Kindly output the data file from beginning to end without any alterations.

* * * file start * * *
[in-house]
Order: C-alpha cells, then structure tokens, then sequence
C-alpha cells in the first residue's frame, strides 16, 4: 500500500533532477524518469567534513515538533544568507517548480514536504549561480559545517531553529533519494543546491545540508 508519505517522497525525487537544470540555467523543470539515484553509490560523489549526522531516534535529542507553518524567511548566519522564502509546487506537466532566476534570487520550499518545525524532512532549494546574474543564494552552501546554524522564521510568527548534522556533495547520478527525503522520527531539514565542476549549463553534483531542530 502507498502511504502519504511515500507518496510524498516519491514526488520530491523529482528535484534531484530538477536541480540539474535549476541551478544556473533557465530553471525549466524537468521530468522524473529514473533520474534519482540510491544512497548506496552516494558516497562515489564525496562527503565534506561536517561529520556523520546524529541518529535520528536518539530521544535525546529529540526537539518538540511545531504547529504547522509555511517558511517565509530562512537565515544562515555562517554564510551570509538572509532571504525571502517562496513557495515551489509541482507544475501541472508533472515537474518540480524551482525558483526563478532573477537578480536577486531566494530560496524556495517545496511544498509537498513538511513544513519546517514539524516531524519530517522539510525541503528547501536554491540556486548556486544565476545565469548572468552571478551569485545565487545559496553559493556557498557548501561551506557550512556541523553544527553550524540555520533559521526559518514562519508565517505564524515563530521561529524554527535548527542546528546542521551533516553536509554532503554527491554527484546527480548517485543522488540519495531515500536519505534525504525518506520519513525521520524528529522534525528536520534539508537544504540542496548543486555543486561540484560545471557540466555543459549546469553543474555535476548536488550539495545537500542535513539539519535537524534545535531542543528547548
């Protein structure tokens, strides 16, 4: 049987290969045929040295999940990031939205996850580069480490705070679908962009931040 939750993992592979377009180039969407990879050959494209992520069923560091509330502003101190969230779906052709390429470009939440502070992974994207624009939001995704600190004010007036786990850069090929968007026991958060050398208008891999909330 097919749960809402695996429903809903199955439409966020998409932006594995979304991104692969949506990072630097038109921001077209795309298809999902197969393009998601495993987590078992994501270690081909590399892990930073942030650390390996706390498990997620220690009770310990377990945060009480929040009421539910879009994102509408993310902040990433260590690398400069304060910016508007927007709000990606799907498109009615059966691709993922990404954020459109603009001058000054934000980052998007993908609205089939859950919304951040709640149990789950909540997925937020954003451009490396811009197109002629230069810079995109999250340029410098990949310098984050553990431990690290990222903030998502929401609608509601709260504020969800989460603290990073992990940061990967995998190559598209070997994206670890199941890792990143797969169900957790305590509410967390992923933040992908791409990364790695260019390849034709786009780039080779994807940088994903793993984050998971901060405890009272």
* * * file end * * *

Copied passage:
[in-house]
Order: C-alpha cells, then structure tokens, then sequence
C-alpha cells in the first residue's frame, strides 16, 4: 500500500533532477524518469567534513515538533544568507517548480514536504549561480559545517531553529533519494543546491545540508 508519505517522497525525487537544470540555467523543470539515484553509490560523489549526522531516534535529542507553518524567511548566519522564502509546487506537466532566476534570487520550499518545525524532512532549494546574474543564494552552501546554524522564521510568527548534522556533495547520478527525503522520527531539514565542476549549463553534483531542530 502507498502511504502519504511515500507518496510524498516519491514526488520530491523529482528535484534531484530538477536541480540539474535549476541551478544556473533557465530553471525549466524537468521530468522524473529514473533520474534519482540510491544512497548506496552516494558516497562515489564525496562527503565534506561536517561529520556523520546524529541518529535520528536518539530521544535525546529529540526537539518538540511545531504547529504547522509555511517558511517565509530562512537565515544562515555562517554564510551570509538572509532571504525571502517562496513557495515551489509541482507544475501541472508533472515537474518540480524551482525558483526563478532573477537578480536577486531566494530560496524556495517545496511544498509537498513538511513544513519546517514539524516531524519530517522539510525541503528547501536554491540556486548556486544565476545565469548572468552571478551569485545565487545559496553559493556557498557548501561551506557550512556541523553544527553550524540555520533559521526559518514562519508565517505564524515563530521561529524554527535548527542546528546542521551533516553536509554532503554527491554527484546527480548517485543522488540519495531515500536519505534525504525518506520519513525521520524528529522534525528536520534539508537544504540542496548543486555543486561540484560545471557540466555543459549546469553543474555535476548536488550539495545537500542535513539539519535537524534545535531542543528547548
């Protein structure tokens, strides 16, 4: 049987290969045929040295999940990031939205996850580069480490705070679908962009931040 939750993992592979377009180039969407990879050959494209992520069923560091509330502003101190969230779906052709390429470009939440502070992974994207624009939001995704600190004010007036786990850069090929968007026991958060050398208008891999909330 097919749960809402695996429903809903199955439409966020998409932006594995979304991104692969949506990072630097038109921001077209795309298809999902197969393009998601495993987590078992994501270690081909590399892990930073942030650390390996706390498990997620220690009770310990377990945060009480929040009421539910879009994102509408993310902040990433260590690398400069304060910016508007927007709000990606799907498109009615059966691709993922990404954020459109603009001058000054934000980052998007993908609205089939859950919304951040709640149990789950909540997925937020954003451009490396811009197109002629230069810079995109999250340029410098990949310098984050553990431990690290990222903030998502929401609608509601709260504020969800989460603290990073992990940061990967995998190559598209070997994206670890199941890792990143797969169900957790305590509410967390992923933040992908791409990364790695260019390849034709786009780039080779994807940088994903793993984050998971901060405890009272």